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How COVID-19 Made Me Rethink My Planned Gap Year

COVID-19 has impacted a lot for college students. We’ve lost jobs, internships, events and traditions. It often feels like COVID-19 has not only taken away the best parts of college but also set many of us back career-wise. For college seniors, that means we are going to be entering the workforce having had less time for work experience than ever before. That added pressure is exactly what I am feeling as I look forward to graduating this year in a few months and starting a gap year. 

When I started my freshman year, I was elated to figure out that I had enough credits from high school to finish my major and requirements for medical school and still graduate a year early. I thought this would allow me to take a year off, explore the world, and do something other than school and extracurriculars before entering the real world. I spent my first year and a half of college working hard to keep my grades up and get medical experience so that, hopefully, my gap year would be a time to recharge and finally just take a breath. I was going to finally travel to Europe, road trip around the United States, work hard to save up money, and pursue something new.

Then, COVID-19 hit.

Work experience? Gone

At first, I thought I would just be behind on experience for the semester, but then one semester turned into two, and then that turned into an entire year. Suddenly, the long-term volunteer opportunity that I had spent four months training for had disappeared. My clinical observation program was canceled. I couldn’t find any internships, and all of my on-campus organizations were flopping. I suddenly realized that my decision to graduate early was putting me in a very bad place experience-wise. When I graduated, I would not only be incredibly young, I’d be incredibly inexperienced.

COVID-19 stole a lot from everyone, but it stole irreplaceable experiences from college seniors. Internships? Gone. Extracurriculars to boost leadership experiences? Paused. Time to build relationships with faculty? Nope. College seniors have now spent a quarter of our college career (or one third, if you are me) in a pandemic where vital career experience is often just not an option. Many of us lost opportunities we had been waiting for, and never had the time to build relationships with people in our career field. Unlike 2020 seniors, the 2021 seniors are faced with having spent most of our most pivotal time in college being forced to isolate. Now, we are faced with the task of finding a job even though the world froze during our most vital time to gain experience.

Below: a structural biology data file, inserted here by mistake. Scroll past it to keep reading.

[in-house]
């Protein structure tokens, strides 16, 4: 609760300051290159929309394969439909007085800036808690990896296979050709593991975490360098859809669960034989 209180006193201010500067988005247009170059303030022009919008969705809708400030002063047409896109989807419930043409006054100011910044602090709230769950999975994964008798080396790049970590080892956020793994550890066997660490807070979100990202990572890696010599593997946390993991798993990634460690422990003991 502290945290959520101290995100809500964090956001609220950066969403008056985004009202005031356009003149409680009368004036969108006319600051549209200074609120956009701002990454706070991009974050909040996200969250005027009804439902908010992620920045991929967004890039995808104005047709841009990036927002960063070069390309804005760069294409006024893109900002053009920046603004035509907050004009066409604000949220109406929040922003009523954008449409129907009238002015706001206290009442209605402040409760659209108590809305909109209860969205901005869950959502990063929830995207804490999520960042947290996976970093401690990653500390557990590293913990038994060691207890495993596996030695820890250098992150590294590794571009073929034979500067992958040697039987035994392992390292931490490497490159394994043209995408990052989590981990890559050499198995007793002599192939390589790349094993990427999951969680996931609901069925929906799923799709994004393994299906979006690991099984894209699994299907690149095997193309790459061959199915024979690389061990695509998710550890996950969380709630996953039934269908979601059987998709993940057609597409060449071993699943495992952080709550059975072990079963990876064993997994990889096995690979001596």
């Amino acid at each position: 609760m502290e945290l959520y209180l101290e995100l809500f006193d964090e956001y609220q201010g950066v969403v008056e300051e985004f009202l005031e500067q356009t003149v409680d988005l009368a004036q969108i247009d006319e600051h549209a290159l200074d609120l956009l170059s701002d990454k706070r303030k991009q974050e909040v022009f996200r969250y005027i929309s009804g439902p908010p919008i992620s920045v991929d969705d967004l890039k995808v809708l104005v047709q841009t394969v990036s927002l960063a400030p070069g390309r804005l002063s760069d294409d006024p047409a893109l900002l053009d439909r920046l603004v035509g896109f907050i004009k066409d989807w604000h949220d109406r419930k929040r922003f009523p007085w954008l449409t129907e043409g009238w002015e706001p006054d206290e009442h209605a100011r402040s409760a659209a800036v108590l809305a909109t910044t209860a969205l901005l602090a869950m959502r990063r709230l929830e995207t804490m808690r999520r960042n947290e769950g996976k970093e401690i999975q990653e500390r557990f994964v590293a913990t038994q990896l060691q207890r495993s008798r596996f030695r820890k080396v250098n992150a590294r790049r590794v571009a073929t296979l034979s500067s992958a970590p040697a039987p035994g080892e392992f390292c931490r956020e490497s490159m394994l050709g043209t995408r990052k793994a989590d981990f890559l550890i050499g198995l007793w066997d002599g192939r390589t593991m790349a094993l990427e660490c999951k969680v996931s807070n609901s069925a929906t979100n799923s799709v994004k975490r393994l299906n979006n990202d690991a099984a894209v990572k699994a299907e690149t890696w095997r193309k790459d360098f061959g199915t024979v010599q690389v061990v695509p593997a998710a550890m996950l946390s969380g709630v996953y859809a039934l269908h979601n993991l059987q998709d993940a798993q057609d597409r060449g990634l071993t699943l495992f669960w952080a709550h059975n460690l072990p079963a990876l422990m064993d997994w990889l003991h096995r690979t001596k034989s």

A couple of months ago, it hit me that my gap year was going to look very different than I had originally planned. All the passion projects I had hoped to pursue, all of the traveling I wanted to do, and all of the plans I had made were no longer options. I wanted to move to a new place after college, but finding a job in the medical field where I didn’t have any connections was virtually impossible. The job market, even without a pandemic, is insanely competitive, and with reduced experience and financial uncertainty, it was impossible to justify taking the risks I had originally planned. I had never planned on taking my gap year totally off, but I had at least hoped to get out of my college town.

I realized my focus would have to be regaining the experience I lost during the pandemic. And while I am beyond excited to pursue a career in the medical field, I had hoped it wouldn’t be all-consuming like it was during college. I realize now that my gap year is going to have to be filled with working, volunteering, and making up for the time I lost during the pandemic and lock-down. Instead of using my gap year as a break, I feel like I am going to be using it to play catch-up.